Food

Former Nobu chef Kevin Chong creates his own cuisine at Japañeiro

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Indulge at Japañeiro with the truffled marrow filet.
Photo: Steve Marcus

Unlike most of its brethren in the category of new and interesting local Japanese restaurants, Japañeiro isn’t tucked away in some modest corner of our Chinatown. Instead, it’s hidden in a southwest strip mall near Warm Springs and Rainbow, not a place you’re likely to just happen upon. But when you do seek it out, as you should, you’ll likely be greeted by Kevin Chong, the affable proprietor and executive chef.

Chong is a product of Nobu Las Vegas, and his experience in Chef Matsuhisa’s empire is evident in dishes like the black cod lettuce wraps ($6). Chong’s rendition, a Mini Me version of the Nobu classic, doesn’t disappoint. It’s a buttery bite garnished with crispy phyllo for texture and makes for a fine introduction to Chong’s menu.

Begin with beef gyoza ($5), which are shaped square-ish, rather than in the typical crescent moon. Don’t let that dissuade you from trying the intensely-flavored treats, essentially meatballs masquerading as Asian fare. They’re more successful than the refreshing yet uneventful tacos ($4 each) or the rather pedestrian kushiyaki ($4-$6).

Japañeiro's Nigerian prawn comes with a variety of sauce options.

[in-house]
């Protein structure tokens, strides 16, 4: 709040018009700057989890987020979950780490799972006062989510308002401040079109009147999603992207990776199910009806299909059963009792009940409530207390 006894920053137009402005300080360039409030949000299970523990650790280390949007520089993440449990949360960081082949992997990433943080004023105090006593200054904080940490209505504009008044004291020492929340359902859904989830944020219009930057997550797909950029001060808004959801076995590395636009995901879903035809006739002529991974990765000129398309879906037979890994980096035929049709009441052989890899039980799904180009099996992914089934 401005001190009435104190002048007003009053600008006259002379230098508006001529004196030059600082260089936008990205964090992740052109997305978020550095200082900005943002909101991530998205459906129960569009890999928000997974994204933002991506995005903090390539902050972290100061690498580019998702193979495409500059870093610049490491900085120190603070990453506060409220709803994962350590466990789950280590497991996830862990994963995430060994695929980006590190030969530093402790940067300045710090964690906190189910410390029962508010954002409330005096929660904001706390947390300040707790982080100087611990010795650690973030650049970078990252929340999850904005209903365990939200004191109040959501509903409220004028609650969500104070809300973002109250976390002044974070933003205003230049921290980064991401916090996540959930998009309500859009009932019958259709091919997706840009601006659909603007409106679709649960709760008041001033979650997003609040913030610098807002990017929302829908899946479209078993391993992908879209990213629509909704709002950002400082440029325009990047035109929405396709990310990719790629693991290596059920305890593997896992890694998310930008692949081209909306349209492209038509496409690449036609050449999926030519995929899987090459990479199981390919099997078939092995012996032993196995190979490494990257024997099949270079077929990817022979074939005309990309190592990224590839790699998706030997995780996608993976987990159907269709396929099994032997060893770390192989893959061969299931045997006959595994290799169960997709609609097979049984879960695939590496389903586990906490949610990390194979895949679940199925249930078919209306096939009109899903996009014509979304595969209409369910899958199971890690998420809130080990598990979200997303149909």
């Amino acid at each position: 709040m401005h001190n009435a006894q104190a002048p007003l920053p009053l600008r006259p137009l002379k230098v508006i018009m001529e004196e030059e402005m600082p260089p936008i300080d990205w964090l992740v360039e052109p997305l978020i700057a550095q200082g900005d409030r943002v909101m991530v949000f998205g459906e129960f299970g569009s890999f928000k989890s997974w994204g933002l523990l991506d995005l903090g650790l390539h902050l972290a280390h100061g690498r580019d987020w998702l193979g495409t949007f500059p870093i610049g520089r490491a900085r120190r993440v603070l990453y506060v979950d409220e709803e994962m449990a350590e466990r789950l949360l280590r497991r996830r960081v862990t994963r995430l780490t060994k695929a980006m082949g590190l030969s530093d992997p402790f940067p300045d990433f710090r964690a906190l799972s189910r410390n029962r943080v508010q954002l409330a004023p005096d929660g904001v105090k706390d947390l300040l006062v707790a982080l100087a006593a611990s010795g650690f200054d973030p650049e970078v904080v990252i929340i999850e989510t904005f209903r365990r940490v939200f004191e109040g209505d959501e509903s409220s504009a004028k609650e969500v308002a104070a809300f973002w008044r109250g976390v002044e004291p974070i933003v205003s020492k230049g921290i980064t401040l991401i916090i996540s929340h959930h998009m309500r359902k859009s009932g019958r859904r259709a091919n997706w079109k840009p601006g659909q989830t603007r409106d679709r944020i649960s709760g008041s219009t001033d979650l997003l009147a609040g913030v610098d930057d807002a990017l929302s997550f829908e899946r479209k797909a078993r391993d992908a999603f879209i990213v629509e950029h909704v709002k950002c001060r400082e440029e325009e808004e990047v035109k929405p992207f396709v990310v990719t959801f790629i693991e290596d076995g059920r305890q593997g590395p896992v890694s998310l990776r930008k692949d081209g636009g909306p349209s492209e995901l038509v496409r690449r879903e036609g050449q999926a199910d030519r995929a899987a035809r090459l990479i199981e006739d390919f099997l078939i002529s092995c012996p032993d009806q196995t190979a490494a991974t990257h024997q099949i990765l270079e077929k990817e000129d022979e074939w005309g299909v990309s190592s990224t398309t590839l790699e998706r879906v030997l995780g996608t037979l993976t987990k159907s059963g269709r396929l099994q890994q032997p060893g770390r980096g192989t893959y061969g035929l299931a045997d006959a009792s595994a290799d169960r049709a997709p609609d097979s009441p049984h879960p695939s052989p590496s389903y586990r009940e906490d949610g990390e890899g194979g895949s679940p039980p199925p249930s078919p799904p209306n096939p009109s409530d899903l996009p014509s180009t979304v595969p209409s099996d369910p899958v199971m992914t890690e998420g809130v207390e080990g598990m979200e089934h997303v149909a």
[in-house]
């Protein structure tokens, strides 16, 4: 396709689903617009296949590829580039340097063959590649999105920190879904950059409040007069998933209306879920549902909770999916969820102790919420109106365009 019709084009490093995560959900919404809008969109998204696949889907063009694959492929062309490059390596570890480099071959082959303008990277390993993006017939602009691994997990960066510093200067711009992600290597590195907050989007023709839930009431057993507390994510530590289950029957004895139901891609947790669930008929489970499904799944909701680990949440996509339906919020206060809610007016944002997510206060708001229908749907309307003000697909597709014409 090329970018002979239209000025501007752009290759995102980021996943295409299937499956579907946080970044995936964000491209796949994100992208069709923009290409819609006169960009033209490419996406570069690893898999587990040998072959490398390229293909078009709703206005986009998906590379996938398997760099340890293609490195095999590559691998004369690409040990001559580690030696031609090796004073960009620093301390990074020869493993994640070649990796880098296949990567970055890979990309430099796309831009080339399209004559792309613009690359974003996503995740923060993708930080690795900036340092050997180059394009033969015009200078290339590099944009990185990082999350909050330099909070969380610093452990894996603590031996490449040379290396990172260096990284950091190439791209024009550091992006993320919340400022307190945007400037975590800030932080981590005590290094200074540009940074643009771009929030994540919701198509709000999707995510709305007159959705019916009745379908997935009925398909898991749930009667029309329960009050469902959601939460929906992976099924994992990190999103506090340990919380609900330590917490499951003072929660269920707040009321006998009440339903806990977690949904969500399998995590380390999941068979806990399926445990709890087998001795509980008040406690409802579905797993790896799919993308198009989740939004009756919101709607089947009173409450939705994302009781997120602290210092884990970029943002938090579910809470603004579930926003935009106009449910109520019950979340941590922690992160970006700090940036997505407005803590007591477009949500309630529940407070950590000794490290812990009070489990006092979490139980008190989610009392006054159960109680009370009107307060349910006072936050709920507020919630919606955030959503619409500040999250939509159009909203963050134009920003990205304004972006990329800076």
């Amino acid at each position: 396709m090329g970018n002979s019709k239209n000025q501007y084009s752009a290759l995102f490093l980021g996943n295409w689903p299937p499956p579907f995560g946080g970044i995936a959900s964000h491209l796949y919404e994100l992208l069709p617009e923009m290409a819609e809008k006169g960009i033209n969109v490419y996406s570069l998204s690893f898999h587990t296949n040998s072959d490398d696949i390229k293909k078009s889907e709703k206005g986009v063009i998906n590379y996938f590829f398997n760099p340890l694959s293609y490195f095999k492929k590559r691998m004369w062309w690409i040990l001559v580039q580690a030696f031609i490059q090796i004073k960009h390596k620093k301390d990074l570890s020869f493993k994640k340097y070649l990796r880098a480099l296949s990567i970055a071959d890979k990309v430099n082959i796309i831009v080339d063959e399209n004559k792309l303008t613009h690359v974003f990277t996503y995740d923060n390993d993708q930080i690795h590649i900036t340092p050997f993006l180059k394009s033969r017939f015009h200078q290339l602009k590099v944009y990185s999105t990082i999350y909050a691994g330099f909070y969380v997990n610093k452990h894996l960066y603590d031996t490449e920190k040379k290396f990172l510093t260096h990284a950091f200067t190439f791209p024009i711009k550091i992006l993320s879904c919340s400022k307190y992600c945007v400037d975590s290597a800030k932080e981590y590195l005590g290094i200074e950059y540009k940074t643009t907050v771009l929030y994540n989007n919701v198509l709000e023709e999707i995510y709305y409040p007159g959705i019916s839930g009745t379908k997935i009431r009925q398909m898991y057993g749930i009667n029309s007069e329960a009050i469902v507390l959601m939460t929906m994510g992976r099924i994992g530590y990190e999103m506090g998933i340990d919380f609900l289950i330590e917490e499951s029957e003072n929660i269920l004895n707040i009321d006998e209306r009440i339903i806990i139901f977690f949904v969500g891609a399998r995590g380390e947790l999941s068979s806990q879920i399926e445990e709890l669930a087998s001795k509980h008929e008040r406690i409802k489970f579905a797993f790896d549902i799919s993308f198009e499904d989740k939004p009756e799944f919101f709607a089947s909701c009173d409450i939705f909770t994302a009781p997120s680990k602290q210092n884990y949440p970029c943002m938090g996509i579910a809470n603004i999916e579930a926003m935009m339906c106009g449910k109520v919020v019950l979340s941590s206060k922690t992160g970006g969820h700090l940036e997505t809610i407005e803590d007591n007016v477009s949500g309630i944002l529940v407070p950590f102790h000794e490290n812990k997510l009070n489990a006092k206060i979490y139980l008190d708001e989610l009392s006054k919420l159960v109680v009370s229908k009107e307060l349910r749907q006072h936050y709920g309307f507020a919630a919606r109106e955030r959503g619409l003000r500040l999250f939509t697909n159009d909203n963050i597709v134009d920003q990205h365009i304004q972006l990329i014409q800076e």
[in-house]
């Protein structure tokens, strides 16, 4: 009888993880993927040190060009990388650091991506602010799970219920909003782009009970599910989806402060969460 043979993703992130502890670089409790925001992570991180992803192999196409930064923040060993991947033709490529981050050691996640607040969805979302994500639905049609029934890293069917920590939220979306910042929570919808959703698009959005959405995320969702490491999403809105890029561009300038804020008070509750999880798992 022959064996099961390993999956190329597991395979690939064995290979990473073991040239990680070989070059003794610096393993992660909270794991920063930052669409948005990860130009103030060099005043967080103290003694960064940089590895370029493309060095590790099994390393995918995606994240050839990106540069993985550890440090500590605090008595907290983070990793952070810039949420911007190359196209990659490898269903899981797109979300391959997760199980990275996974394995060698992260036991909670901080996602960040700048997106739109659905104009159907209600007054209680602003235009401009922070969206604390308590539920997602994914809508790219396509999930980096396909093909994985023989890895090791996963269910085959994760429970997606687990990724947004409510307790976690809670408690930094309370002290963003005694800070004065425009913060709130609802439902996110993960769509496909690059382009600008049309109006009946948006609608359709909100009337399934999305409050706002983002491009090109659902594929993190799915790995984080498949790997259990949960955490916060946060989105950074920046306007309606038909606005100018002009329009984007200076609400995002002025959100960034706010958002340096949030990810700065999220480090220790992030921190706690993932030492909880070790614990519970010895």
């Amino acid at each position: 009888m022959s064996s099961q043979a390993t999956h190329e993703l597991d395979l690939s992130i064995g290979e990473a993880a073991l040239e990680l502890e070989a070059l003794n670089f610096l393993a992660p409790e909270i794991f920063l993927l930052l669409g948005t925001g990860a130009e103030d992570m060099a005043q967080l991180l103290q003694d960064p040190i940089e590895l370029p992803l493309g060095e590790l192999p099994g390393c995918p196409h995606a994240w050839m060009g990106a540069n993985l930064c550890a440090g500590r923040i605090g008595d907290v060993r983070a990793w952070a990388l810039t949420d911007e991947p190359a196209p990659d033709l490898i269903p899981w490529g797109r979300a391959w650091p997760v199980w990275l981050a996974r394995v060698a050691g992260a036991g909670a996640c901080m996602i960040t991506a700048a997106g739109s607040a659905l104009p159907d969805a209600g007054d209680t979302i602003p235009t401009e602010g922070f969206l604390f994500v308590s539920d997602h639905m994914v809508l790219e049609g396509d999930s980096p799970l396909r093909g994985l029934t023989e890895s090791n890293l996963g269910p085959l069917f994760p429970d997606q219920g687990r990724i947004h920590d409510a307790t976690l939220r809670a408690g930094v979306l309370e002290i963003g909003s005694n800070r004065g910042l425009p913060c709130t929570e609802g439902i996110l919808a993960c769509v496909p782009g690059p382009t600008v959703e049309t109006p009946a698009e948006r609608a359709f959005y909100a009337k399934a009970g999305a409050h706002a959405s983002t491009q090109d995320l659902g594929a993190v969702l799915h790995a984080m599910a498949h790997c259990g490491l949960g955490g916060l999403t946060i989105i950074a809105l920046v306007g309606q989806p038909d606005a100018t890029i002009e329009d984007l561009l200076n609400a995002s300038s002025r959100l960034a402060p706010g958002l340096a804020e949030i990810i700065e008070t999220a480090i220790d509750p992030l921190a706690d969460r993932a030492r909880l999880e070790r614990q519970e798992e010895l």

If the seared scallop with uni ($9) is on special, get the ocean-born duo, where smokiness melds memorably with salinity. Elsewhere from the sea, the Nigerian prawn ($18) is about the size of your head and comes with a trio of sauce options including truffle butter. But if you pick anything other than the uni butter—a more decadent pair of words is hard to imagine—we might have to reconsider our friendship.

From the land, Japañeiro has a 60-day dry-aged beast of a tomahawk ($72) among its specials, but if you’re looking for something more subdued, go with the beef toban yaki ($15). Arriving tableside in sizzling fashion atop a super-heated ceramic plate with enoki mushrooms and broccolini, the beef caramelizes in a sweet, brandy and soy marinade with glorious results. Even more over the top is the truffled marrow filet ($28)—thinly sliced beef cooked to your liking, resting on charred bone marrow with a swath of yuzu truffle sauce. This wholly unctuous dish will cause you to question all the other (trendy) marrow offerings you’ve had in the past.

Adding icing to the cake, Japañeiro offers precision platings in an unpretentious, welcoming environment. Chong has a winner on his hands, and we’re all the better for it.

Japañeiro 7315 W. Warm Springs Road #170, 702-260-8668. Daily, 4 p.m.-2 a.m.

Tags: Dining, Food
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Jim Begley is an avid food lover who began writing about his Las Vegas dining adventures to defray his obscene ...

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